In 1912 Woodrow Wilson, the Democratic candidate for president, promised fairness and justice for blacks if elected. In a letter to a black church official, Wilson wrote, “Should I become President of the United States they may count upon me for absolute fair dealing for everything by which I could assist in advancing their interests of the race.”
African Americans had strongly supported Wilson for President.
At one point, he released a statement to the National Colored Democratic League assuring the members that he opposed “unfair discriminating laws against any class or race” and believed “that the qualifications for voting should be the same for all men.” He added:
I want to assure them through you that should I become President of the United States, they may count upon me for absolute fair dealing and for everything by which I could assist in advancing the interests of their race in the United States.
But after the election, Wilson changed his tune. He dismissed 15 out of 17 black supervisors who had been previously appointed to federal jobs and replaced them with whites. He also refused to appoint black ambassadors to Haiti and Santa Domingo, posts traditionally awarded to African Americans. Two of Wilson’s cabinet ministers, Postmaster General Albert Burelson and Treasury Secretary William McAdoo, both Southerners, issued orders segregating their departments. Throughout the country, blacks were segregated or dismissed from federal positions. In Georgia, the head of the Internal Revenue Division fired all black employees: “There are no government positions for Negroes in the South. A Negro’s place in the corn field.” He said. The President’s wife, Ellen Wilson, was said to have had a hand in segregating employees in Washington, encouraging department chiefs to assign blacks separate working, eating, and toilet facilities. To justify segregation, officials publicized complaints by white women, who were thought to be threatened by black men’s sexuality and disease.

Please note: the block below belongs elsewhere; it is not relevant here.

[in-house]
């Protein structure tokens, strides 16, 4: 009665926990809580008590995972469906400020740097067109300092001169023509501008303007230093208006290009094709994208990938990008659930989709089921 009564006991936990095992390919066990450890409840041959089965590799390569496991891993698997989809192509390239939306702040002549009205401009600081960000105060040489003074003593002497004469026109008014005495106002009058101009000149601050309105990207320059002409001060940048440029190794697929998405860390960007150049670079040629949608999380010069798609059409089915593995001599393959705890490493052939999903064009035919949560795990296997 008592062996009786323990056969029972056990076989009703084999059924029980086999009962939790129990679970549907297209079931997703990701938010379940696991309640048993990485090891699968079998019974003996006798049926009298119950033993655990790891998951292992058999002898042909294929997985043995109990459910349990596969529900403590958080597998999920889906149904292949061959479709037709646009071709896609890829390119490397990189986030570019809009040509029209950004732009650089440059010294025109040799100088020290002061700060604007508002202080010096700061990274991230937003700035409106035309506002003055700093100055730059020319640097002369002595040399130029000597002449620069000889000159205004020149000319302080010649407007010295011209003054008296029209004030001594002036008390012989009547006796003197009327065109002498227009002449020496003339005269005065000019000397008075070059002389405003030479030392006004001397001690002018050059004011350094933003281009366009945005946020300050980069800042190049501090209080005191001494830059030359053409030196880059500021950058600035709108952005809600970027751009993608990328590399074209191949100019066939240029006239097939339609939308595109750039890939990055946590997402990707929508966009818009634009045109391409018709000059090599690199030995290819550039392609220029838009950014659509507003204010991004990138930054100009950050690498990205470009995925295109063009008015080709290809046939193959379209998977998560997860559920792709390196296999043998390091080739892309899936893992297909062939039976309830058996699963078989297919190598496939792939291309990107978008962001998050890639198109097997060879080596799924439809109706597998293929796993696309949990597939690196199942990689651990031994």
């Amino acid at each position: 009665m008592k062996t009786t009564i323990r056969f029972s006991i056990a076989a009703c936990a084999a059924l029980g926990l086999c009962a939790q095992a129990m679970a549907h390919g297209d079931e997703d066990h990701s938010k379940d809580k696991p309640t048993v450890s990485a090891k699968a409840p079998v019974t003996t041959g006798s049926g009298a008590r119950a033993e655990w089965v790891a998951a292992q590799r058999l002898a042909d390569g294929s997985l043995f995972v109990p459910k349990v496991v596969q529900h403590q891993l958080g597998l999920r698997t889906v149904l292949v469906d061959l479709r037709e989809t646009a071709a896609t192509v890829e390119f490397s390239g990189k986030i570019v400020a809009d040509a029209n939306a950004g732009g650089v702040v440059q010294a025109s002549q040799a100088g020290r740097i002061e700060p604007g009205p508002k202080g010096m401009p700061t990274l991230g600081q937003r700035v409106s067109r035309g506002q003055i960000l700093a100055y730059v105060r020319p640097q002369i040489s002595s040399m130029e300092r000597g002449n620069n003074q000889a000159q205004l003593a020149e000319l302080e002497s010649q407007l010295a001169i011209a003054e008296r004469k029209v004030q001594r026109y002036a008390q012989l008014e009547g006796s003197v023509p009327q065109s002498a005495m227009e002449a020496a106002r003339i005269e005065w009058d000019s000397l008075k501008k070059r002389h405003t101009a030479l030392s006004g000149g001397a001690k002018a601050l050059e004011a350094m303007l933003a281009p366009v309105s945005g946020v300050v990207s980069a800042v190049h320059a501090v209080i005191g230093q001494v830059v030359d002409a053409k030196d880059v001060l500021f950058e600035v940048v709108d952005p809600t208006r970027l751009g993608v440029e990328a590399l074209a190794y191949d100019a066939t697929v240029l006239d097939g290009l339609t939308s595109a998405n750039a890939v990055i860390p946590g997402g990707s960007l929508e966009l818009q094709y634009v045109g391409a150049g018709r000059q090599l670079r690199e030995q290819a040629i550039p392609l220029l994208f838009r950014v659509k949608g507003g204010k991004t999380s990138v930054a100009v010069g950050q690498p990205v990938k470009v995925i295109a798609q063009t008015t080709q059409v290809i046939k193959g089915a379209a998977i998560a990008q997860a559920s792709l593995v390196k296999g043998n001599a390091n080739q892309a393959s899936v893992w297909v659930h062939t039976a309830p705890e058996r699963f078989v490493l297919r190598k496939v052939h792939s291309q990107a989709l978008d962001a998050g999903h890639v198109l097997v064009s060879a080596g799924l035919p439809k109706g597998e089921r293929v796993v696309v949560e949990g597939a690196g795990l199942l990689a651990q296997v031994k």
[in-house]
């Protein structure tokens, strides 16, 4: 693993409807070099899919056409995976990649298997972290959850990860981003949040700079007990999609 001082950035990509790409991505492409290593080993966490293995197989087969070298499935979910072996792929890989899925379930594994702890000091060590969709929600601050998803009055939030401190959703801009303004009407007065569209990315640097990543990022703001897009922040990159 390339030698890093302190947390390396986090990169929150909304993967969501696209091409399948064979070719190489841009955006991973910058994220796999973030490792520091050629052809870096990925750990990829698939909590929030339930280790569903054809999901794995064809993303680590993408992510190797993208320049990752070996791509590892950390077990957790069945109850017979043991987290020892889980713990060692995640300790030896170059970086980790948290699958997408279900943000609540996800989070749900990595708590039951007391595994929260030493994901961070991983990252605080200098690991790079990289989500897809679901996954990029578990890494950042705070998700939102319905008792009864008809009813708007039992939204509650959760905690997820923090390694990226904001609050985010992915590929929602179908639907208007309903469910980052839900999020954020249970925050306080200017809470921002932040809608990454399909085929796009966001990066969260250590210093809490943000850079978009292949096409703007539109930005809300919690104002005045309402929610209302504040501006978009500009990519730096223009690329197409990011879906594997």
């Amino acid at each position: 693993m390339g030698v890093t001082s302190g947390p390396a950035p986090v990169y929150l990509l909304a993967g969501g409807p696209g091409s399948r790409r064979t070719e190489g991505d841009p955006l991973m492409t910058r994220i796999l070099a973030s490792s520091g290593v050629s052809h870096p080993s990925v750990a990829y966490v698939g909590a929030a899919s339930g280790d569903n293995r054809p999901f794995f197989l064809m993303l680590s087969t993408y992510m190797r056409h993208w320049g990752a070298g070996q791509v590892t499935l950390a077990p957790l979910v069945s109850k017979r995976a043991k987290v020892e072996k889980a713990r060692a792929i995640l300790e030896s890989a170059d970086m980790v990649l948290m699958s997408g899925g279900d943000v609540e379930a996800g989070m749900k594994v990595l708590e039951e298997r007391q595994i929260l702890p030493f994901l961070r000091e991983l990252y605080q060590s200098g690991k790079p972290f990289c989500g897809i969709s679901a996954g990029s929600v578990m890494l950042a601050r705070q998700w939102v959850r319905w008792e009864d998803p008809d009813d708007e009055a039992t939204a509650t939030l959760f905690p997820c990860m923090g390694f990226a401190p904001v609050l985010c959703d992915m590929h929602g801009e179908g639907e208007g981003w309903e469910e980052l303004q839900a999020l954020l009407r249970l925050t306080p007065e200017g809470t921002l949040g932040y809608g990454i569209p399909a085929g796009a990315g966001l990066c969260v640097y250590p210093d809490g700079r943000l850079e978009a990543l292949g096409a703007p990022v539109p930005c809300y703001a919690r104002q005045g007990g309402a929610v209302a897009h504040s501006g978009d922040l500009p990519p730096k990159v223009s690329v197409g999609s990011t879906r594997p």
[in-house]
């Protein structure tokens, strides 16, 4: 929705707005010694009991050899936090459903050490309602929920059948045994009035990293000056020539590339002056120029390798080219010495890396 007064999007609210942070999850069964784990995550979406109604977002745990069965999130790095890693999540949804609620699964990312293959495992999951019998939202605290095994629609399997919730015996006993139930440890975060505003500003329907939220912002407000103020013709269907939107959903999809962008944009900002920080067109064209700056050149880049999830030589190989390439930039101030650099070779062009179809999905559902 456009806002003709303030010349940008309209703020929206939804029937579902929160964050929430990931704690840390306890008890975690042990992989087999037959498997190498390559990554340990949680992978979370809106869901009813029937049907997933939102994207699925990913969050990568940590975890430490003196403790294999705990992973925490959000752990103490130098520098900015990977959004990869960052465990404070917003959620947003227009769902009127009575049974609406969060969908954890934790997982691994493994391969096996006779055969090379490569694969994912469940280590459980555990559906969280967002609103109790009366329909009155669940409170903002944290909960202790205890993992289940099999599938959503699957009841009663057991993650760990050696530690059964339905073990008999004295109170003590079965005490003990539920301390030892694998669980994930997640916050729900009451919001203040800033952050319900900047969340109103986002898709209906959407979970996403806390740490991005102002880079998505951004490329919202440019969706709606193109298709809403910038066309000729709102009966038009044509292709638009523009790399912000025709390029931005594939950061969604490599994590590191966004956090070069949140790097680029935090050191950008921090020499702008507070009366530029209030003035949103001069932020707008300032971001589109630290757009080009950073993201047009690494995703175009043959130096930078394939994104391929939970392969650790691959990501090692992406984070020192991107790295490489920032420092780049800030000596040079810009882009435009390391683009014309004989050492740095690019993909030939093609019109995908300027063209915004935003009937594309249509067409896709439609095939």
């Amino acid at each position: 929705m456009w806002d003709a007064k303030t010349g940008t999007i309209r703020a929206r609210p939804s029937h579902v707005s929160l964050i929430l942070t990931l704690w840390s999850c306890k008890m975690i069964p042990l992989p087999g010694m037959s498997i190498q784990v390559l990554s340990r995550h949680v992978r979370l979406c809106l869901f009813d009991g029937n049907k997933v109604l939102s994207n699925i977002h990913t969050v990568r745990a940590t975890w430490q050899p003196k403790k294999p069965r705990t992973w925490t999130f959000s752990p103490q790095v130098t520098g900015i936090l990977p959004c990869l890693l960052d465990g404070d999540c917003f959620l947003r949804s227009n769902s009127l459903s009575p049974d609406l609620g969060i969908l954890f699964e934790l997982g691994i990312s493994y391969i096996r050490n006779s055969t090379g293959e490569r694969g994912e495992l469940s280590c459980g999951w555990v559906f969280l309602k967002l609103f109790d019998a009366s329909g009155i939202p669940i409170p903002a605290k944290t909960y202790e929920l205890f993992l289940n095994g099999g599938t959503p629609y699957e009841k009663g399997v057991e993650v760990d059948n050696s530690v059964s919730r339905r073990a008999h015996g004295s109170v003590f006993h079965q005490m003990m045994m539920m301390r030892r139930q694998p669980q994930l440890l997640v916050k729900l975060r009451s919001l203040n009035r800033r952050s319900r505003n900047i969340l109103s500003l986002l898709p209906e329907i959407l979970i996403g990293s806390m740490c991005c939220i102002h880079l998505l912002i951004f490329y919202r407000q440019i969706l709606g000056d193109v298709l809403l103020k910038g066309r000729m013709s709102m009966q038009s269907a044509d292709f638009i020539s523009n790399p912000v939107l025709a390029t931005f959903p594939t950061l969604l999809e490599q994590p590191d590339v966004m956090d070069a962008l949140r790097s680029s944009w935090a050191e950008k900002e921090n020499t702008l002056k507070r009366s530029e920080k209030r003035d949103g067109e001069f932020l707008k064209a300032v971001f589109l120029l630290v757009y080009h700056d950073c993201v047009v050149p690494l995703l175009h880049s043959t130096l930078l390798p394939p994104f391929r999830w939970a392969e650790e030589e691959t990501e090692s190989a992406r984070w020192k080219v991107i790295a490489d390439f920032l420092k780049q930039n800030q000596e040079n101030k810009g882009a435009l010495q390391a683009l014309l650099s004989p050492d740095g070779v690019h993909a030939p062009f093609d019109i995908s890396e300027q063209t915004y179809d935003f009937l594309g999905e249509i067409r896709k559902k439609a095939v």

W.E.B. Du Bois sharply criticized President Wilson in THE CRISIS: “The federal government has set the colored apart as if mere contact with them were contamination. Behind screens and closed doors they now sit as though leprous. How long will it be before the hateful epithets of ‘Nigger’ and ‘Jim Crow’ are openly applied?” The NAACP’s active campaign forced Wilson to back off from segregating the federal government. Jim Crow was checked but not rooted out. It would remain in place until the New Deal of Franklin Roosevelt.
Source: PBS, Federal Highway Administration